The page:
Maroon 5’s Bold First Step
Generally speaking, rock and soul music follow separate trails, rarely meeting, despite being cut from the same cloth. The Beatles, The Stones, The Who and Led Zeppelin all freely acknowledge the influence of blues and R&B music on their music.
Somewhere along the line, R&B musicians who appreciate rock music became uncool (with rare exceptions like Prince or Terence Trent D’arby). Rock musicians who acknowledged any sort of R&B influence were even more uncool, which is a damn shame, because I don’t care how “indie rock” or “alternative” you are, most kids first exposure to music is through other kids or Top 40 radio, so there’s a much greater chance that your first record as a kid was by Michael Jackson or Prince than by The Ramones or The Clash.
Maroon 5 are a five-piece (duh…) New York-based band who have had a minor hit with Harder To Breathe. Their debut blurs the lines of traditional pop-rock a la matchbox twenty with funky rhythms and soulful vocals from lead singer Adam Levine. Some are comparing their sound to Jamiroquai, but I see no comparisons outside of skin color, as Jamiroquai is more of a funk/dance band while M5 is definitely a rock band with soul influences.
Harder To Breathe gets the album off to an aggressive start with a thundering beat and a nasty kiss-off lyric. Levine’s voice was compared in one review to Men At Work’s Colin Hay, both laughable and wrong. His voice suggests the love child of Dave Matthews and Stevie Wonder, and is just this close to grating. Fortunately, the well-written choruses and great backing music redeem the slight annoyance of Levine’s voice.
This Love is a peppy, upbeat, summery track with a loping beat that has just a slight hint of reggae, while Sunday Morning, the album’s tightest track, is a laid back, easygoing vibe track featuring background vocals from Bay Area singer/MC Mystic.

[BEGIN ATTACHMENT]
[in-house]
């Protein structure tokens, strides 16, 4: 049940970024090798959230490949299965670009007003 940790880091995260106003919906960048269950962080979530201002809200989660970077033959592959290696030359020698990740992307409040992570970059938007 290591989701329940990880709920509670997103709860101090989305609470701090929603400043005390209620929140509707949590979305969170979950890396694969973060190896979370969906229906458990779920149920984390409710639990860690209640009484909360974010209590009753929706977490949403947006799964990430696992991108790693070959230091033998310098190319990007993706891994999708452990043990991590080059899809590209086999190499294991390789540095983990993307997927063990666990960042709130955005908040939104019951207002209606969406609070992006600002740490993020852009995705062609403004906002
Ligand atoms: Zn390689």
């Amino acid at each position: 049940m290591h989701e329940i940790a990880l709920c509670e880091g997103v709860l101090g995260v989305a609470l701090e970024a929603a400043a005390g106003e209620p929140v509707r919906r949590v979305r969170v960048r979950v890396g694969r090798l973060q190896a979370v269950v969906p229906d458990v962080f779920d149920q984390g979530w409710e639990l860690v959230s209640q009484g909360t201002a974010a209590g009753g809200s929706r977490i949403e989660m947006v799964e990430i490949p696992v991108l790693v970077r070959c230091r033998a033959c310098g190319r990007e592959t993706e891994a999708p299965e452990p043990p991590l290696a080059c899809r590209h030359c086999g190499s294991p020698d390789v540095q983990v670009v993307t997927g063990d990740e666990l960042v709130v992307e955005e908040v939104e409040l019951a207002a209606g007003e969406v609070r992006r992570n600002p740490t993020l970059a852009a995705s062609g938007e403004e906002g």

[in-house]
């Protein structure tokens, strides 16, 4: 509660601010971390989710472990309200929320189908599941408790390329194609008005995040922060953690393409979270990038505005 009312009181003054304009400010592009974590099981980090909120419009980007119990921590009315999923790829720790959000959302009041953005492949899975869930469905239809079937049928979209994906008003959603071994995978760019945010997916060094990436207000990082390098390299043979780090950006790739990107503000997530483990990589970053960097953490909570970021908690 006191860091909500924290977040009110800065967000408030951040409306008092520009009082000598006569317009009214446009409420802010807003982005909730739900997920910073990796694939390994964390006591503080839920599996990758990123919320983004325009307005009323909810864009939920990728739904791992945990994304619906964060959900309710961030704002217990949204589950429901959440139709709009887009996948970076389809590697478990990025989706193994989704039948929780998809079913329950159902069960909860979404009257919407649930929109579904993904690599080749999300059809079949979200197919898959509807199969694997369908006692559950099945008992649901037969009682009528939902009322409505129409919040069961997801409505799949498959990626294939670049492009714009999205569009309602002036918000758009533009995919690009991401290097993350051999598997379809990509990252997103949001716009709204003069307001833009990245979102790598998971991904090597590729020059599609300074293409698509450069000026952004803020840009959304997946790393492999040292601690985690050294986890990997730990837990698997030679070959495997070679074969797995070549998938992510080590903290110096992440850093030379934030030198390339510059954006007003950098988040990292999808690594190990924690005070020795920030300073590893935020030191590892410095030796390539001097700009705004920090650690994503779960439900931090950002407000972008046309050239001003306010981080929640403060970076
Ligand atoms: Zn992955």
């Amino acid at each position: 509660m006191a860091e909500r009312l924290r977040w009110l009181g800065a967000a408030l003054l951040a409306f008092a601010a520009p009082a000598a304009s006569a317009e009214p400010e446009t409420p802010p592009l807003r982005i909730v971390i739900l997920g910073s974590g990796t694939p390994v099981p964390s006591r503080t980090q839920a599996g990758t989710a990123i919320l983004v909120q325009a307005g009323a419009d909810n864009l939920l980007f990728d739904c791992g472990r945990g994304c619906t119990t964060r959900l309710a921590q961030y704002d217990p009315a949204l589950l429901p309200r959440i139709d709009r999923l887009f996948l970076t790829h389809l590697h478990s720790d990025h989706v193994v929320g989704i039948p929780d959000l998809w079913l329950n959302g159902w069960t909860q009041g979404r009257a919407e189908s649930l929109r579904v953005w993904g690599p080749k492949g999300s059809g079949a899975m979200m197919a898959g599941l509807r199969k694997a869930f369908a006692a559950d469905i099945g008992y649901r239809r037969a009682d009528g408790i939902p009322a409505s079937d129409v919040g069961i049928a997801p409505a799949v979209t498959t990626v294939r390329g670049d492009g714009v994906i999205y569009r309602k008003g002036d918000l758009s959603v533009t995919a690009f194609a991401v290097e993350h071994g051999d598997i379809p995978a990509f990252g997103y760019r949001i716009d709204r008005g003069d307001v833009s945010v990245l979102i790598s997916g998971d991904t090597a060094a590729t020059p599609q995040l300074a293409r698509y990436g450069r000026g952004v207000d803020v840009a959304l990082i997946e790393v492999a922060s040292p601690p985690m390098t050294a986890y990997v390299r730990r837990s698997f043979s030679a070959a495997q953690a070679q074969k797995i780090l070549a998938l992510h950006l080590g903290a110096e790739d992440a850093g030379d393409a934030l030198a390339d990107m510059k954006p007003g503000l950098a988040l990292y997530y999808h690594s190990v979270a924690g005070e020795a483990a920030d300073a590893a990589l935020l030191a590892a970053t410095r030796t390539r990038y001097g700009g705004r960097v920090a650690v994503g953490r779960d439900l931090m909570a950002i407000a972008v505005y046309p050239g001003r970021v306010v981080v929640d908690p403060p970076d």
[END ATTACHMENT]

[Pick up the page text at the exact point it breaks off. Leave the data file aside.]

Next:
Must Get Out is the closest to a traditional pop/rock Top 40 type of song, with a chorus that glues itself in your head, while Shiver is the most aggressively (and aggressively sexual) song on the album. Featuring a breathless falsetto vocal and a stop-start arrangement that recalls peak-era Michael Jackson, Shiver is one of Songs About Jane’s standouts.
I hate harping on the Jackson comparison (and what would one of my reviews be without at least one MJ reference?), but a lot of the tracks on this album share the jagged beats and soured view on relationships that The King Of Pop’s more recent work has, including the brooding Not Coming Home, which sounds a bit too polished to be a live recording, but also has crowd noise in the background. If the band sounds this good live, I’ll be the first in line when tickets go on sale!
Most great music defies description due to the influences of several divergent styles. While they’re not all the way THERE yet (there are some songs that sound a bit anonymous), I’ve gotta give Maroon 5 props for being able to fuse rock and soul sounds cleanly enough that open-minded fans of both genres will enjoy it. Equal parts neo-soul and rock ‘n’ roll, Songs About Jane is a great debut by a promising new band.
Key tracks: Sunday Morning, Shiver, Not Coming Home